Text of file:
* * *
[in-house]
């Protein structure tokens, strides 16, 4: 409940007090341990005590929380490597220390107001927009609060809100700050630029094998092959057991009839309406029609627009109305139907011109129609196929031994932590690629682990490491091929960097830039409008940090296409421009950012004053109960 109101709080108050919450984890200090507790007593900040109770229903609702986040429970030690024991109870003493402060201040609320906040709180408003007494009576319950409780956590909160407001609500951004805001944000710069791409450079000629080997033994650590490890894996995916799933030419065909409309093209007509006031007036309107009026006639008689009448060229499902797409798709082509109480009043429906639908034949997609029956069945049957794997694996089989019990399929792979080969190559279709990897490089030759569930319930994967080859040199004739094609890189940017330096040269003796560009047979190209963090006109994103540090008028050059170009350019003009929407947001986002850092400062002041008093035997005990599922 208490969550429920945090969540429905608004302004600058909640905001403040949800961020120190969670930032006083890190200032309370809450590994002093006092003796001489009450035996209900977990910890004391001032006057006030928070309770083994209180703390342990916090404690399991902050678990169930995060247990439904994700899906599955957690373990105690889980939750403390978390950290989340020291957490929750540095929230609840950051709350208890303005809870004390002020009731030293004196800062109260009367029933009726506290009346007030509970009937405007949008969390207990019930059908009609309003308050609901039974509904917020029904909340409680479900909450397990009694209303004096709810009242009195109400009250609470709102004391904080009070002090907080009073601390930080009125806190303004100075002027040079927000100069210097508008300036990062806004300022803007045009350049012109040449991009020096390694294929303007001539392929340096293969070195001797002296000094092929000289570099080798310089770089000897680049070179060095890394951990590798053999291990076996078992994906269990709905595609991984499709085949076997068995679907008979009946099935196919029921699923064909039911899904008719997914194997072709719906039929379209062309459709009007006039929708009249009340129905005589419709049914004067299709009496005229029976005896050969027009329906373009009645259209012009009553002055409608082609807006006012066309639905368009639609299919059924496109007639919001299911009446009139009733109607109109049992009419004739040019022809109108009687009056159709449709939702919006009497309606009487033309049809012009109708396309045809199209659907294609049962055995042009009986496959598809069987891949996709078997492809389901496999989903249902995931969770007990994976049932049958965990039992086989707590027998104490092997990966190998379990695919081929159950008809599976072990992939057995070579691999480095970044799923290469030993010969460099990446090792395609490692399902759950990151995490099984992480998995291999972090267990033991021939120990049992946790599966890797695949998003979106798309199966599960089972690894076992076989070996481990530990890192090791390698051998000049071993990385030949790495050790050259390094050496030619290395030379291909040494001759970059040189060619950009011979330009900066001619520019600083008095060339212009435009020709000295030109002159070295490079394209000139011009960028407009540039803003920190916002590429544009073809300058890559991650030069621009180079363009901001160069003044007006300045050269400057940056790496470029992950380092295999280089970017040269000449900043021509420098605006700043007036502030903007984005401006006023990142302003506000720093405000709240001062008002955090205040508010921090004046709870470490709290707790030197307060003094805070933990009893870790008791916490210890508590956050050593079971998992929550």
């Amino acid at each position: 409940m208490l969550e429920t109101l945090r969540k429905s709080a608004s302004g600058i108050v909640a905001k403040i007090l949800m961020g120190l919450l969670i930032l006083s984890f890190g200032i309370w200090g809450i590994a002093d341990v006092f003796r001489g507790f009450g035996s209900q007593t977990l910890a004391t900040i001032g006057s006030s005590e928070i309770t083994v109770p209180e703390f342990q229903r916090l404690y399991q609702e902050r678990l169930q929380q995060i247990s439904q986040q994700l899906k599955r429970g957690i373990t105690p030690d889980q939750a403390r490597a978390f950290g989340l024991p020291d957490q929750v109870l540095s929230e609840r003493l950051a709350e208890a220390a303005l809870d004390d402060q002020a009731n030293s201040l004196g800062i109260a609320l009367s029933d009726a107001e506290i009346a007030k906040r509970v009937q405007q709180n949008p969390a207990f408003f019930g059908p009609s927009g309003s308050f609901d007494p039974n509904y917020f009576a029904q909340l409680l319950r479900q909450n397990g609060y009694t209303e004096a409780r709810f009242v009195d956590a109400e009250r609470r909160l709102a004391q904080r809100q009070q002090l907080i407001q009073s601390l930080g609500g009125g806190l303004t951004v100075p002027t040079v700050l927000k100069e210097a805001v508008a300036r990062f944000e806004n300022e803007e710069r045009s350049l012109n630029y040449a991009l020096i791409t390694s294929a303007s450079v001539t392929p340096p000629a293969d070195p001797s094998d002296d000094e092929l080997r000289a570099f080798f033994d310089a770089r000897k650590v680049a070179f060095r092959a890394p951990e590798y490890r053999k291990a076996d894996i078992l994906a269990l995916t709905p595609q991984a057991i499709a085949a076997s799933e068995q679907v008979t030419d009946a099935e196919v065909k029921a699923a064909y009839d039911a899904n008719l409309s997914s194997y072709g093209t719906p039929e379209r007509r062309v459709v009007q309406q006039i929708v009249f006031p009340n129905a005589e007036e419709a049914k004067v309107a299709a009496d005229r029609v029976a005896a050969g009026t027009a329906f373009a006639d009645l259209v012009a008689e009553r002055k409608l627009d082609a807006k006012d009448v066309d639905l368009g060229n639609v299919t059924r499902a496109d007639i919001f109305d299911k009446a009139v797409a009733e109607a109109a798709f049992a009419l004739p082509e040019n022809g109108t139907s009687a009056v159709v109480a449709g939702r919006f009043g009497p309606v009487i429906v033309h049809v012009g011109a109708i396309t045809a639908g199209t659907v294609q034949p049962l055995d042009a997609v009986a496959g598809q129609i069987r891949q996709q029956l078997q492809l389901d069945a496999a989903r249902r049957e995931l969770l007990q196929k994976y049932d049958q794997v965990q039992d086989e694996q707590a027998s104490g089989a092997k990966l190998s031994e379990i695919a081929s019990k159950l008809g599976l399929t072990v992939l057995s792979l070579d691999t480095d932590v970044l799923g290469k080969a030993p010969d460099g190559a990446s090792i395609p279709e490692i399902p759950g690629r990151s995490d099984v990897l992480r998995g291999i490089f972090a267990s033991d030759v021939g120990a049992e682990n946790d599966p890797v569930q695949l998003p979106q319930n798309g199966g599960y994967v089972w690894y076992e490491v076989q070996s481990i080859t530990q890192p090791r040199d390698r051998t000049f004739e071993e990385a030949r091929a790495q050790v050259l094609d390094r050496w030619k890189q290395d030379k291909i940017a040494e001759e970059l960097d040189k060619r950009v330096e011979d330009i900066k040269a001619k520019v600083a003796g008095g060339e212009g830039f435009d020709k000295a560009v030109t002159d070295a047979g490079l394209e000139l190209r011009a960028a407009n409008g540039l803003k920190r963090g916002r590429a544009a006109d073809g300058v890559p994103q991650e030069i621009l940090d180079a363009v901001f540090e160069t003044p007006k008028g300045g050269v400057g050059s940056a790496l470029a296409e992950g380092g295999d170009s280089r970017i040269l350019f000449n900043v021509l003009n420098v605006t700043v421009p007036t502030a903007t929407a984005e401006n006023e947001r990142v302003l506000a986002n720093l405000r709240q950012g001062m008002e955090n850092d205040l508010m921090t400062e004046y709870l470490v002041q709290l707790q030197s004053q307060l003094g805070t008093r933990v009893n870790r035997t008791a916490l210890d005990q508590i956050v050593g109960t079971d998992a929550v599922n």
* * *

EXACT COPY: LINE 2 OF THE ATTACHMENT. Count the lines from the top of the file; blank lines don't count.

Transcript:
């Protein structure tokens, strides 16, 4: 409940007090341990005590929380490597220390107001927009609060809100700050630029094998092959057991009839309406029609627009109305139907011109129609196929031994932590690629682990490491091929960097830039409008940090296409421009950012004053109960 109101709080108050919450984890200090507790007593900040109770229903609702986040429970030690024991109870003493402060201040609320906040709180408003007494009576319950409780956590909160407001609500951004805001944000710069791409450079000629080997033994650590490890894996995916799933030419065909409309093209007509006031007036309107009026006639008689009448060229499902797409798709082509109480009043429906639908034949997609029956069945049957794997694996089989019990399929792979080969190559279709990897490089030759569930319930994967080859040199004739094609890189940017330096040269003796560009047979190209963090006109994103540090008028050059170009350019003009929407947001986002850092400062002041008093035997005990599922 208490969550429920945090969540429905608004302004600058909640905001403040949800961020120190969670930032006083890190200032309370809450590994002093006092003796001489009450035996209900977990910890004391001032006057006030928070309770083994209180703390342990916090404690399991902050678990169930995060247990439904994700899906599955957690373990105690889980939750403390978390950290989340020291957490929750540095929230609840950051709350208890303005809870004390002020009731030293004196800062109260009367029933009726506290009346007030509970009937405007949008969390207990019930059908009609309003308050609901039974509904917020029904909340409680479900909450397990009694209303004096709810009242009195109400009250609470709102004391904080009070002090907080009073601390930080009125806190303004100075002027040079927000100069210097508008300036990062806004300022803007045009350049012109040449991009020096390694294929303007001539392929340096293969070195001797002296000094092929000289570099080798310089770089000897680049070179060095890394951990590798053999291990076996078992994906269990709905595609991984499709085949076997068995679907008979009946099935196919029921699923064909039911899904008719997914194997072709719906039929379209062309459709009007006039929708009249009340129905005589419709049914004067299709009496005229029976005896050969027009329906373009009645259209012009009553002055409608082609807006006012066309639905368009639609299919059924496109007639919001299911009446009139009733109607109109049992009419004739040019022809109108009687009056159709449709939702919006009497309606009487033309049809012009109708396309045809199209659907294609049962055995042009009986496959598809069987891949996709078997492809389901496999989903249902995931969770007990994976049932049958965990039992086989707590027998104490092997990966190998379990695919081929159950008809599976072990992939057995070579691999480095970044799923290469030993010969460099990446090792395609490692399902759950990151995490099984992480998995291999972090267990033991021939120990049992946790599966890797695949998003979106798309199966599960089972690894076992076989070996481990530990890192090791390698051998000049071993990385030949790495050790050259390094050496030619290395030379291909040494001759970059040189060619950009011979330009900066001619520019600083008095060339212009435009020709000295030109002159070295490079394209000139011009960028407009540039803003920190916002590429544009073809300058890559991650030069621009180079363009901001160069003044007006300045050269400057940056790496470029992950380092295999280089970017040269000449900043021509420098605006700043007036502030903007984005401006006023990142302003506000720093405000709240001062008002955090205040508010921090004046709870470490709290707790030197307060003094805070933990009893870790008791916490210890508590956050050593079971998992929550």